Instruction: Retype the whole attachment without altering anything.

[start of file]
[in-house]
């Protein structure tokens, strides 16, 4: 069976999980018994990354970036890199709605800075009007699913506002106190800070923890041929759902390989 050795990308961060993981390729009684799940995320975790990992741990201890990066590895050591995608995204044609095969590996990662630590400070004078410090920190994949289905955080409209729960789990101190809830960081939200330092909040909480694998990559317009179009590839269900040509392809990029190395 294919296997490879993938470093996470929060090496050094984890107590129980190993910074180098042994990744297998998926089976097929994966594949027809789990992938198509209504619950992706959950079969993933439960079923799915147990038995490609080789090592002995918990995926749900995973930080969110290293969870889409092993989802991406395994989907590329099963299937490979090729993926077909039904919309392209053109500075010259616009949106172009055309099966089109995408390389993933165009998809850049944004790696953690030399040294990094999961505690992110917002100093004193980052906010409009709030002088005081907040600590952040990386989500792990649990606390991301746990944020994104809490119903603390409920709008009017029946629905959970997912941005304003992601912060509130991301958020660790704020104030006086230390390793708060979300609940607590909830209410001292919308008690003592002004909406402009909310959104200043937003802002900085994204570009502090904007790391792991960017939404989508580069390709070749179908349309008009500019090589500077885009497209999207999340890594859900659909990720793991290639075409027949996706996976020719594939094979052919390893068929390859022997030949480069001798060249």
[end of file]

[in-house]
């Protein structure tokens, strides 16, 4: 069976999980018994990354970036890199709605800075009007699913506002106190800070923890041929759902390989 050795990308961060993981390729009684799940995320975790990992741990201890990066590895050591995608995204044609095969590996990662630590400070004078410090920190994949289905955080409209729960789990101190809830960081939200330092909040909480694998990559317009179009590839269900040509392809990029190395 294919296997490879993938470093996470929060090496050094984890107590129980190993910074180098042994990744297998998926089976097929994966594949027809789990992938198509209504619950992706959950079969993933439960079923799915147990038995490609080789090592002995918990995926749900995973930080969110290293969870889409092993989802991406395994989907590329099963299937490979090729993926077909039904919309392209053109500075010259616009949106172009055309099966089109995408390389993933165009998809850049944004790696953690030399040294990094999961505690992110917002100093004193980052906010409009709030002088005081907040600590952040990386989500792990649990606390991301746990944020994104809490119903603390409920709008009017029946629905959970997912941005304003992601912060509130991301958020660790704020104030006086230390390793708060979300609940607590909830209410001292919308008690003592002004909406402009909310959104200043937003802002900085994204570009502090904007790391792991960017939404989508580069390709070749179908349309008009500019090589500077885009497209999207999340890594859900659909990720793991290639075409027949996706996976020719594939094979052919390893068929390859022997030949480069001798060249």